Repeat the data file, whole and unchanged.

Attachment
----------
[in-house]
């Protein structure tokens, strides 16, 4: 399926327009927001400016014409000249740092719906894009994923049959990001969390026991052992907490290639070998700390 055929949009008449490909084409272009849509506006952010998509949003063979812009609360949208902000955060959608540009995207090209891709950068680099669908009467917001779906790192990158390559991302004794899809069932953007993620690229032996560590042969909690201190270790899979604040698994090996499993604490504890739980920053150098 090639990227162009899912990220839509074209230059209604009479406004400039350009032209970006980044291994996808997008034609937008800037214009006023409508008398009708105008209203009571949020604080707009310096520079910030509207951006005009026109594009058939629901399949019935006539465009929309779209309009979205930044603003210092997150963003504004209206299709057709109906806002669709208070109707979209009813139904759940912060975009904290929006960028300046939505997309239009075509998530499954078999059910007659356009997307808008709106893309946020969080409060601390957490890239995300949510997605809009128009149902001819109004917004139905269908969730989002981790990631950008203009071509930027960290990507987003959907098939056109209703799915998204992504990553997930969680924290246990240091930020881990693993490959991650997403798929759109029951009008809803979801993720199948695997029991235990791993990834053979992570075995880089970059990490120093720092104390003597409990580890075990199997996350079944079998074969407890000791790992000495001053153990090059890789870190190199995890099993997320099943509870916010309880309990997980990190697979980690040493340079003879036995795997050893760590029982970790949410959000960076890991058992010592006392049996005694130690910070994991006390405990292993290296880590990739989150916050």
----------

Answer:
[in-house]
């Protein structure tokens, strides 16, 4: 399926327009927001400016014409000249740092719906894009994923049959990001969390026991052992907490290639070998700390 055929949009008449490909084409272009849509506006952010998509949003063979812009609360949208902000955060959608540009995207090209891709950068680099669908009467917001779906790192990158390559991302004794899809069932953007993620690229032996560590042969909690201190270790899979604040698994090996499993604490504890739980920053150098 090639990227162009899912990220839509074209230059209604009479406004400039350009032209970006980044291994996808997008034609937008800037214009006023409508008398009708105008209203009571949020604080707009310096520079910030509207951006005009026109594009058939629901399949019935006539465009929309779209309009979205930044603003210092997150963003504004209206299709057709109906806002669709208070109707979209009813139904759940912060975009904290929006960028300046939505997309239009075509998530499954078999059910007659356009997307808008709106893309946020969080409060601390957490890239995300949510997605809009128009149902001819109004917004139905269908969730989002981790990631950008203009071509930027960290990507987003959907098939056109209703799915998204992504990553997930969680924290246990240091930020881990693993490959991650997403798929759109029951009008809803979801993720199948695997029991235990791993990834053979992570075995880089970059990490120093720092104390003597409990580890075990199997996350079944079998074969407890000791790992000495001053153990090059890789870190190199995890099993997320099943509870916010309880309990997980990190697979980690040493340079003879036995795997050893760590029982970790949410959000960076890991058992010592006392049996005694130690910070994991006390405990292993290296880590990739989150916050």